Hitting the next level
Recently promoted to area manager, Jo A-Giwa shares her personal account of how Enterprise provided an opportunity when she was planning her career at university – as well as her thoughts on what it takes to make it to area manager.
I did a law degree, partly inspired by my mother who had come to the UK from Nigeria to study law.
She became ill and couldn’t complete her course. Her life changed dramatically. She had two children, she was a single parent and she often worked two or three jobs at once – in supermarkets, cleaning, in hotels – to make ends meet.
It was only in my final year when I look at it would take to become a lawyer that I realised that it probably wasn’t going to work out for me because I wouldn’t be able to start earning a proper salary straight away, which was essential to help support my family.
So, I started looking at other graduate opportunities and I came across Enterprise. I saw this as an opportunity to start earning money straight away, to keep learning, to take on early responsibility as well as earn money for my family, which was essential.
I thought I could always go back and pick up being a lawyer again.
I was born and raised in a single parent household in Hackney in a two-bedroom flat. It was just me, my mum and my little brother.
I remember waking up at 5am to clean offices in the City before coming back home at 7am to get ready with my brother and go to school. Since then I have always worked, taking jobs in retail when I started college at 17. Whenever I wasn’t studying or playing sports, I was working.
"There is a lot of inequality in the world. I have been privileged enough to be in a company where I haven’t had to think about this"
I soon realised that I was really good at my job at Enterprise. I could build relationships quickly, engage with different people.
Every promotion I could see that my work was getting me to another level. My family could see how much I achieved within quite a short space of time and how much I was learning.
There’s a big step from branch to area manager. As branch manager you have your eyes and ears to everything. You’re constantly in your branch so it’s easier to manage your team and operations.
As area manager you need to focus on the bigger picture and what you can see coming down the line, internally and externally, and get buy in from your branch managers. I help them to find solutions rather than telling them what to do – or doing it for them.
I need to be able to inspire my team and be someone that branch and assistant managers feel they want to be.
I need to encourage the branches to see themselves as part of a team, so they can help one another within the area while managing their own remit.
We had to close a couple of stores during Covid-19, and now I’m re-opening one of the stores that was closed. How do I prepare my team so they understand they may be slightly less busy initially and may need to think about other ways to drive revenue?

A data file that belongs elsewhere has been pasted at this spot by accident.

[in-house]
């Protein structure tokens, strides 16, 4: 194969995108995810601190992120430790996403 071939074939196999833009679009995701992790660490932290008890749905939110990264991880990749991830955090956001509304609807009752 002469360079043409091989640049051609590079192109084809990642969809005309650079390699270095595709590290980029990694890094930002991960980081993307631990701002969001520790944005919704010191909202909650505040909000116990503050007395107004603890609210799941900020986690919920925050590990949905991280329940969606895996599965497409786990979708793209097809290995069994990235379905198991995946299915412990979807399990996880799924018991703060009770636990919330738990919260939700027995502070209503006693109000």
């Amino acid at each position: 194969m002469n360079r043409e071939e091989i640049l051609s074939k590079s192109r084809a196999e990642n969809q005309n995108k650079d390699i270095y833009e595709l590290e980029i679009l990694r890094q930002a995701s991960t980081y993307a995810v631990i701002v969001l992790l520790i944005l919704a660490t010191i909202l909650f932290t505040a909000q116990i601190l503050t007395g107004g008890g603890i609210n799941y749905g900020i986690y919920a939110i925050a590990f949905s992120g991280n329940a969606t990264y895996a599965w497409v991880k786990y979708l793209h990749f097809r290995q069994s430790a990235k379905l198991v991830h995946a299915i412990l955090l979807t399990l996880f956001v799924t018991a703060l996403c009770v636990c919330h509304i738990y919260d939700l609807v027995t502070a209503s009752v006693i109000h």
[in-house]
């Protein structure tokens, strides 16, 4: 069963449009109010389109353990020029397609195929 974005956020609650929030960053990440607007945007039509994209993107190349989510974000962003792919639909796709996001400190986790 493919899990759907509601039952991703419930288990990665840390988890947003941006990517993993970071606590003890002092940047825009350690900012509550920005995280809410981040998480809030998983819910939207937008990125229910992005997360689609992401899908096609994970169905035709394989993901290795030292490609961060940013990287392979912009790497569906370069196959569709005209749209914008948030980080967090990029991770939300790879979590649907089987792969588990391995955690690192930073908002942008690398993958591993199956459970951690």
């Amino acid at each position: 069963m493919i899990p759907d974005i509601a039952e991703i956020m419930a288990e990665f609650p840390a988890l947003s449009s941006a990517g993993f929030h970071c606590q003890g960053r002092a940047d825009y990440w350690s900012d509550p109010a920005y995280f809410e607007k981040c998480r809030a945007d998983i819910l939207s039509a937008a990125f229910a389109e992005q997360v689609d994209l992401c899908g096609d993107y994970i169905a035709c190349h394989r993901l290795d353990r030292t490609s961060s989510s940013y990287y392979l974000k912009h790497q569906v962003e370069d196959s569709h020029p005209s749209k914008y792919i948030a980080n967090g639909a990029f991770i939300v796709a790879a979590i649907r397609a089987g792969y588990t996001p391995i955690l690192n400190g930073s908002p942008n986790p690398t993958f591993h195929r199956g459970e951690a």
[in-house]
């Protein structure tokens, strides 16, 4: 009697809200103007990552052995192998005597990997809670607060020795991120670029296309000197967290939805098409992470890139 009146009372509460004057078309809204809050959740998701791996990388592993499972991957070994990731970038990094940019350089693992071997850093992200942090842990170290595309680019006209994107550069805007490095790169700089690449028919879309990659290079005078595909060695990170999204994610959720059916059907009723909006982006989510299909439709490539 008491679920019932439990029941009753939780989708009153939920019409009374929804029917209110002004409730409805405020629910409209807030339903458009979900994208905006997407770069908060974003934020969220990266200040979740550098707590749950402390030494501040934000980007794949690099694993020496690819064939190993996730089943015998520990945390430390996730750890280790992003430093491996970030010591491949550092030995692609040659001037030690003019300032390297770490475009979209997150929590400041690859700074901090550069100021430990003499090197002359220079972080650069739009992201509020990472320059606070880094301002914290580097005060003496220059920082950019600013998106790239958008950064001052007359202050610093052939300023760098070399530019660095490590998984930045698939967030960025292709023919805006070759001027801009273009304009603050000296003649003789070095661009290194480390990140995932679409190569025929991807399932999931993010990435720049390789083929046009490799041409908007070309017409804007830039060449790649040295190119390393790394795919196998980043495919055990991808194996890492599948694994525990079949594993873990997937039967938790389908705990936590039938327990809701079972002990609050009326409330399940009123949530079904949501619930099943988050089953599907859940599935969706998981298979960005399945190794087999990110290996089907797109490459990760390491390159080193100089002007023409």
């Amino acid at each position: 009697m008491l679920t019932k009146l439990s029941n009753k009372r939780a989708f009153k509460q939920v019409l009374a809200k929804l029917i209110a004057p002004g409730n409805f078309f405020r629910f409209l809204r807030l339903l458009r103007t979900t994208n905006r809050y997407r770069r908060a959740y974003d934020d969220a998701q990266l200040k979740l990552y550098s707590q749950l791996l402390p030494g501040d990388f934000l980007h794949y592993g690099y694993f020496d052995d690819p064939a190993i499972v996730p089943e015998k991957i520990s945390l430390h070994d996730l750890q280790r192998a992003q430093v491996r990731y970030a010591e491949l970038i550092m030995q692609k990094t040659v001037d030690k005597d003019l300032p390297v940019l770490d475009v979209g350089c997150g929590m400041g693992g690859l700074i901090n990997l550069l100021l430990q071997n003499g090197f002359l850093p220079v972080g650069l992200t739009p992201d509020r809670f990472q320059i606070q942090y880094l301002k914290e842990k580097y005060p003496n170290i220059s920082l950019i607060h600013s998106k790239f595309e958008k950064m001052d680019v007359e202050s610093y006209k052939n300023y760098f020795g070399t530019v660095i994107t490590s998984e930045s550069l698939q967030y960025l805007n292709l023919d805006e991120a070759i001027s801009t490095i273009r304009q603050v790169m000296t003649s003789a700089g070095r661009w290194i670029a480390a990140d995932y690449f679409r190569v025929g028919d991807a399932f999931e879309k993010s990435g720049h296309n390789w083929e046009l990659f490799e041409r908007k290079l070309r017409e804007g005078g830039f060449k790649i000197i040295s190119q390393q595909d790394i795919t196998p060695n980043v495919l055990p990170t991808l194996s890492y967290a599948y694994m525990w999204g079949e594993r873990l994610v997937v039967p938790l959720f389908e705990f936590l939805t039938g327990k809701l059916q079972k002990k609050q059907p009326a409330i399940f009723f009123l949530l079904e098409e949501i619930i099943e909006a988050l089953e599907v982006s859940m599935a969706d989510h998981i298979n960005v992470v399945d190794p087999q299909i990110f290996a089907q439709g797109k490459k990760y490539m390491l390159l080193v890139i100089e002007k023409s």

Right now illness is a big thing. If someone is sick, we have to make sure that none of the branches are overly stretched and that we all help each other.
Every challenge and obstacle that I have faced has moulded me to be the person that I am today and helped me to be a better leader. I share stories with my branch managers so they can avoid my mistakes and do things better.
As a woman I think that I should have believed in myself more. Every promotion that I got was because someone else told me to go for a job. I think I should have gone for those roles sooner, rather than waiting for someone else to tell me that I’m good enough.
It’s interesting to think about how much impact you can have on people. I grew up in a really diverse ethnic environment. But Black Lives Matter genuinely made me feel like I was in a minority, which is something that I had never thought before.
It’s made me realise that I want to have more of a voice and that there is so much more that I can do. I want my sons to feel that they can achieve everything that they want to, even if they still need to work harder than a white person might.
"Every challenge and obstacle that I have faced has moulded me to be the person that I am today and helped me to be a better leader"
At Enterprise I’ve always felt that I fit. This is not always the case when you see how other companies operate. In other companies people may feel like their face doesn’t fit, and their colour doesn’t fit.
We also reflect our community in our branches, and it’s helped us understand and relate to our customers. I don’t think we would have been as successful as we are if we didn’t take that approach.
There are certain branches for example in Palmers Green in North London where you get a mix of customers, some very affluent, others who struggle with money. It’s important to understand both.
I served a Jewish community where customers wouldn’t shake a woman’s hand. So, I would say ‘shalom’ and ask a man to drop off their vehicle. Understanding the community you work in is essential to running a successful operation.
There is a lot of inequality in the world. I have been privileged enough to be in a company where I haven’t had to think about this. My progression at Enterprise means that I work hard and I get the rewards and the promotions. If it weren’t for promotion from within, there are so many people who wouldn’t be where they are today. I see that as a privilege.